It has been over a year since this shit started and there are no signs of it slowing down. Many more new cases every day. All the scientists keep twiddling their thumbs trying to develop a vaccine, but they are taking too long. The president is pissed. They’re saying the vast majority of deaths have been from people who had the virus last year. Doesn’t make sense. Don’t they have the antibodies? No one seems to know. 

The death toll is now at half a million people worldwide. Thankfully, Jaz and Max are healthy–thank you God for answering my prayers. But I’m terrified for them. We have been super careful–paranoid–to make sure we don’t bring in germs from the outside. THIS IS NO WAY TO LIVE. 

February 17, 2021

It doesn’t seem real. I don’t know how much more I can take. My friend, Greg, passed away yesterday from the virus. And Sam is sick and not doing well. People everywhere are getting sicker, faster than last year. Plus, they found out all the ventilators that the car companies made last year have been failing, killing so many people in the ICUs.

March 10, 2021

Sam passed away Sunday. He was only 37. Had three kids. I talked with him on Facetime, but my phone battery died before I could say goodbye. 

June 3, 2021

The president just held an emergency press conference. They are now saying the virus is an act of bioterrorism. It’s not organic, but nanotechnology made to look organic like a normal virus. No one knows who made it. It’s very advanced. Good God–this is something out of science fiction. Everyone is scared. We all feel like this could be the end. 

My wife lost her job. I still have mine, but does it really matter now? 

Please Jesus, return soon. Take us home.

September 26, 2021

Today is my birthday, but there’s nothing to celebrate. The virus took Jaz and Max last month. It’s just me and Eva. Alone. Scared. I’m trying my best to hold it together, to look strong for my daughter. But it’s hard. I break down and cry everyday.

The virus keeps getting stronger, smarter, more resistant. Grocery stores are closed and empty. Canned food can be ordered through Amazon, but the internet stopped working two weeks ago. We’re hungry, eating nothing but bouillon cubes and microwavable Rice-a-Roni cups. The world’s population is now cut in half. People are now using guns to protect themselves and keep their social distance. I can’t believe this is happening.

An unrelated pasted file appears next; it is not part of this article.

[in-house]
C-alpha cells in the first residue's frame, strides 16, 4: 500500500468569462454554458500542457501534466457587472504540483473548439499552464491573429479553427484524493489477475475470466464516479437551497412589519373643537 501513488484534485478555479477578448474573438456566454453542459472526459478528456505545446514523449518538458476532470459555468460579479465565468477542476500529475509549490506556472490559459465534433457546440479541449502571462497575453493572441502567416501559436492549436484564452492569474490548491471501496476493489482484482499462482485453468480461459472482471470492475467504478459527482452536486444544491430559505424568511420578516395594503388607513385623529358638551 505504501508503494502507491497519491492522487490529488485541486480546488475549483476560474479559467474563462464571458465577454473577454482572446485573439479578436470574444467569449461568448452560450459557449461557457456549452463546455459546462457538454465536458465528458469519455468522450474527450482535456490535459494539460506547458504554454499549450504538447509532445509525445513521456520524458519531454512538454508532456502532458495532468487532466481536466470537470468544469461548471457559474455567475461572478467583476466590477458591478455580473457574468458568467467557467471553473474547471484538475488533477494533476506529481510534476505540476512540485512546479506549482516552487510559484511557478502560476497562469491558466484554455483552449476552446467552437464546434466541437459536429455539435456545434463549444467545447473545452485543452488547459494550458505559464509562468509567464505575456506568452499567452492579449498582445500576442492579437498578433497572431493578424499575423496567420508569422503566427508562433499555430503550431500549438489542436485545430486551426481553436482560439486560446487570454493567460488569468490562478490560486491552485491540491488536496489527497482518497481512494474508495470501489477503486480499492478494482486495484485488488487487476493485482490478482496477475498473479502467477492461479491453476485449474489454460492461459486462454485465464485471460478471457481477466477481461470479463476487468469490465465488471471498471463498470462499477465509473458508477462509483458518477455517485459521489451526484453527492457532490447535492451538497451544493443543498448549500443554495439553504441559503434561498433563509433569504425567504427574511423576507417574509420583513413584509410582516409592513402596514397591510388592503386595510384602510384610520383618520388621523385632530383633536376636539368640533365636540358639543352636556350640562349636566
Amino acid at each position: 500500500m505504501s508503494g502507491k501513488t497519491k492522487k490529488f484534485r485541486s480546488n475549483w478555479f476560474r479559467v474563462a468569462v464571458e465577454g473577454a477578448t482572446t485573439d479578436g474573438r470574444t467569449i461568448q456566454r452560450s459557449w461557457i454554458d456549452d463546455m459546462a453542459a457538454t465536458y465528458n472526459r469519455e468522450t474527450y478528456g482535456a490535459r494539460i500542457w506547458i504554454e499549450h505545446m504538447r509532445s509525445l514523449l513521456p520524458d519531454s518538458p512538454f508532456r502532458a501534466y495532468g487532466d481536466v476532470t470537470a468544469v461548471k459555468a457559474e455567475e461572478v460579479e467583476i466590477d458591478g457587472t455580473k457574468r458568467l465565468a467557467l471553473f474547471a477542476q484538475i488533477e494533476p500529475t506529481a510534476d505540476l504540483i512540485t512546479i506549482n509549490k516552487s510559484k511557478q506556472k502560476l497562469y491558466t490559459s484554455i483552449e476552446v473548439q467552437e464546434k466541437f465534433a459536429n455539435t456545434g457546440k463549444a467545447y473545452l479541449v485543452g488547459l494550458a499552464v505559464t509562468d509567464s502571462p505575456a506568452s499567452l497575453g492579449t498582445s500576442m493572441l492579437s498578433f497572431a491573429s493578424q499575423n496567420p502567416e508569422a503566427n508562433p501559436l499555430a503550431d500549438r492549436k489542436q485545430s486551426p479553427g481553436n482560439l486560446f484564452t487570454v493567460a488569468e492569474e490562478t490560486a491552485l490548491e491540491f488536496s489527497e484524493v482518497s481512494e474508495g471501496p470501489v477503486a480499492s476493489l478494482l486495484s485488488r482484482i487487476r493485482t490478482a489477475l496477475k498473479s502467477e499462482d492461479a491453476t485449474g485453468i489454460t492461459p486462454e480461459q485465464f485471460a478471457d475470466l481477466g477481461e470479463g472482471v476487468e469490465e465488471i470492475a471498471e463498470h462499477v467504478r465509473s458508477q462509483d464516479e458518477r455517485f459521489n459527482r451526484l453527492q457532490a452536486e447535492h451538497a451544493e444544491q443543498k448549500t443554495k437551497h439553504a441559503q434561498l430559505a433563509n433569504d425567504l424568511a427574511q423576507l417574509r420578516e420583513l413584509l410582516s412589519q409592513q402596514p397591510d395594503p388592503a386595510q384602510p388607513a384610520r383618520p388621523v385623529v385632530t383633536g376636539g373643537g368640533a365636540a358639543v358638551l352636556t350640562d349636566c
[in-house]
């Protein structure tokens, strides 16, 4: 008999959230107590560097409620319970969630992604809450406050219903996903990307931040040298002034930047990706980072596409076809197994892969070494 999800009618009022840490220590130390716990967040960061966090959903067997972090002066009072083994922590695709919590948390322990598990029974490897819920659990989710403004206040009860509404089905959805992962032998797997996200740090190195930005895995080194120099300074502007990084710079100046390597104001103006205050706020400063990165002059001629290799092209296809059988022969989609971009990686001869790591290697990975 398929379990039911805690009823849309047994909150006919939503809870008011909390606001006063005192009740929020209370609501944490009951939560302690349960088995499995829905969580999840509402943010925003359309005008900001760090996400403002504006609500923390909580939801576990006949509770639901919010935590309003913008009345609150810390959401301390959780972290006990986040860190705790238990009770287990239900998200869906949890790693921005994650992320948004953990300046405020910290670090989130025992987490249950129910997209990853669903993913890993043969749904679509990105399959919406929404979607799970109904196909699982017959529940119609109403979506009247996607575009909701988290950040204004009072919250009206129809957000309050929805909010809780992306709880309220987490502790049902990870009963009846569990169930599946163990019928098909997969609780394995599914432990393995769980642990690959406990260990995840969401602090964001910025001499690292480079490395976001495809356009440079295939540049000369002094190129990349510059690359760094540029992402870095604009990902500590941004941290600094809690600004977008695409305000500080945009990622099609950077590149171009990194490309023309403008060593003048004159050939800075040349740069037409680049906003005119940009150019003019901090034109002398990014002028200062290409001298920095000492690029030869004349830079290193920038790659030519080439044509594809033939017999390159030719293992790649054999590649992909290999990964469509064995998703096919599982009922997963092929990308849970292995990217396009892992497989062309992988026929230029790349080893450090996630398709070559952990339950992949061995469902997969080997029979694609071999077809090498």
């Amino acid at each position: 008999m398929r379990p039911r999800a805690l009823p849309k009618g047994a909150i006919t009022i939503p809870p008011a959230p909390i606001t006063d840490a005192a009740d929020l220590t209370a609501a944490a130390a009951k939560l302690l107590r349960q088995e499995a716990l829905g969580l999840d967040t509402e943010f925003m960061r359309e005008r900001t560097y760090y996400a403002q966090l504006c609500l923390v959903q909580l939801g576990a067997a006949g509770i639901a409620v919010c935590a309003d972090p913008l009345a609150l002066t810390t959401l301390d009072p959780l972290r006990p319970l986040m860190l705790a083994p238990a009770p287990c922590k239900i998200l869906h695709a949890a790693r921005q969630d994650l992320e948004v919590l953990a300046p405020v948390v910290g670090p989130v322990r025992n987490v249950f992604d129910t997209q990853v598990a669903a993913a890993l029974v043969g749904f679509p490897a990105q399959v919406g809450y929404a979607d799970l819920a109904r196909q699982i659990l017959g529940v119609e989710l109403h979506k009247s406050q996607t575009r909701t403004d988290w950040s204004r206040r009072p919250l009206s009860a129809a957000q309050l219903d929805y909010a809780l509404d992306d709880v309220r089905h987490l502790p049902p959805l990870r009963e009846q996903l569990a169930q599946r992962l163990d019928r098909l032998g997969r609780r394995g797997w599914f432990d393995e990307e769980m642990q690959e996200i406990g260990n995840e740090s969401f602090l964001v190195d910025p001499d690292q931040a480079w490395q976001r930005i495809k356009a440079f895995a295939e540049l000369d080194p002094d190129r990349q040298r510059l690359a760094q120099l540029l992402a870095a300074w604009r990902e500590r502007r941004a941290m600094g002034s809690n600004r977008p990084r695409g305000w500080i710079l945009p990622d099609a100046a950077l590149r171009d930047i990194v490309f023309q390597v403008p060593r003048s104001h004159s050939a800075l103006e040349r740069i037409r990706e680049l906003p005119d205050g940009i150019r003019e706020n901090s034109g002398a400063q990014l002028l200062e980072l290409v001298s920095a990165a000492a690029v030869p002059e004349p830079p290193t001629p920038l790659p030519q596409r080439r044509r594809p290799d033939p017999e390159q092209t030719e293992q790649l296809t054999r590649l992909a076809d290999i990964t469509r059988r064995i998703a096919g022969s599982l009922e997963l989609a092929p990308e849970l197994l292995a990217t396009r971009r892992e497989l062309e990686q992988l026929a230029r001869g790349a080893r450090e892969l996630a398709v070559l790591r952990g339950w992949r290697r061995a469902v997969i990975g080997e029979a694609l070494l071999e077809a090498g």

January 24, 2022

As I’m writing this, I’m sick on the couch, listening to the emergency radio that I’d never thought I’d need to wind up. The world’s population is less than one billion. I just heard they’re sending scientists and political leaders to White Sulfur Springs, WV–underneath some mountain. They hope to be isolated and protected from the virus. To focus on a cure. At least that’s what the news says.

January 25, 2022

It’s hard for me to breathe. Eva is doing everything she can to take care of me, but we don’t have any medicine. I can’t get through to a telehealth Doctor. My lungs hurt and my fever is very high–there’s nothing we can do to bring it down. I’m too weak to get up.

I miss Jasmine and Max. I miss Greg, Sam, and all my friends, my brother, my mom, grandma. Everyone is dead, but I’ll be seeing them soon.

I’m so scared for Eva, she’s only nine years old. What will happen to her when I’m gone? Please Lord, take care of my baby girl.

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Calories and Campfires

Our metabolism is like a campfire. When we eat food and drink, it’s sent to the liver to be metabolized and burned away like wood to produce heat (calories). If we hork down too much, like three out of every four people in America, we’re tossing a large amount of wood on a fire that won’t get burned. This extra wood is then stacked up in our body as glycogen and fat, and saved for later.

Glycogen is extra carb storage in our liver and muscles. It’s readily accessible and our body’s first choice for fuel when food isn’t around. But glycogen storage is limited. When it runs out, we convert extra calories into fat, which is stored virtually everywhere in the body–around our organs, in our bloodstream, or packed into our guts, asses, and hips.

When we have an abundant storage of “wood,” things can get out of control. Since our bloodstream is like an interstate system, when it gets too crowded, it doesn’t work efficiently. Too much fat on our freeway can cause traffic jams, car accidents, and jack-knifed 18-wheelers, inhibiting the performance of our daily physiological needs. Over a period of time, this leads to obesity and resulting diseases–like type 2 diabetes, fatty liver, heart disease, and cancer. 

So what are the sources of calories? 

Carbohydrates, protein, alcohol, and fat can be burned down to produce energy. Carbs and protein give off the least heat, at 4 calories per gram. Alcohol (my favorite) comes in second place at 7 calories per gram. And fat provides the most heat at 9 calories per gram.

Sticking with the campfire example (pun intended), carbs are like kindling. They burn quickly and are a necessity for getting things started and building a fire. They are great breakfast foods. 

Protein is like a bundle of wood you buy at the grocery store that costs about $10. It is good for building your fire and providing a framework. Protein takes longer to burn.